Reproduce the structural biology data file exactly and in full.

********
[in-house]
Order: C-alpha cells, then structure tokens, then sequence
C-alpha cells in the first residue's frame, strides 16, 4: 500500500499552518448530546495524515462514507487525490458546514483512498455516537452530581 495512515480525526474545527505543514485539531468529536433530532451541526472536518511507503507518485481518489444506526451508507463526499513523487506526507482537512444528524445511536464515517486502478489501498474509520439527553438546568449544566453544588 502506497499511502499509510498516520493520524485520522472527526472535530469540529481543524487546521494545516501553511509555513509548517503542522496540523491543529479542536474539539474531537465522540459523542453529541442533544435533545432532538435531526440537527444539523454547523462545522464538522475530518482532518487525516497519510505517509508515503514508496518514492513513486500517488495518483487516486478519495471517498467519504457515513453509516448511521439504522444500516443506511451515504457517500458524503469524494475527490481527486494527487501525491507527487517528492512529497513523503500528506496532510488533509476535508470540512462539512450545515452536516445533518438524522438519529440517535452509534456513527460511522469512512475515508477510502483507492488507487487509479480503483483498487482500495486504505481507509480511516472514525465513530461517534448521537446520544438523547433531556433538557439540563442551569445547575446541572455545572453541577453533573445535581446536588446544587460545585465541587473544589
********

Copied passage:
[in-house]
Order: C-alpha cells, then structure tokens, then sequence
C-alpha cells in the first residue's frame, strides 16, 4: 500500500499552518448530546495524515462514507487525490458546514483512498455516537452530581 495512515480525526474545527505543514485539531468529536433530532451541526472536518511507503507518485481518489444506526451508507463526499513523487506526507482537512444528524445511536464515517486502478489501498474509520439527553438546568449544566453544588 502506497499511502499509510498516520493520524485520522472527526472535530469540529481543524487546521494545516501553511509555513509548517503542522496540523491543529479542536474539539474531537465522540459523542453529541442533544435533545432532538435531526440537527444539523454547523462545522464538522475530518482532518487525516497519510505517509508515503514508496518514492513513486500517488495518483487516486478519495471517498467519504457515513453509516448511521439504522444500516443506511451515504457517500458524503469524494475527490481527486494527487501525491507527487517528492512529497513523503500528506496532510488533509476535508470540512462539512450545515452536516445533518438524522438519529440517535452509534456513527460511522469512512475515508477510502483507492488507487487509479480503483483498487482500495486504505481507509480511516472514525465513530461517534448521537446520544438523547433531556433538557439540563442551569445547575446541572455545572453541577453533573445535581446536588446544587460545585465541587473544589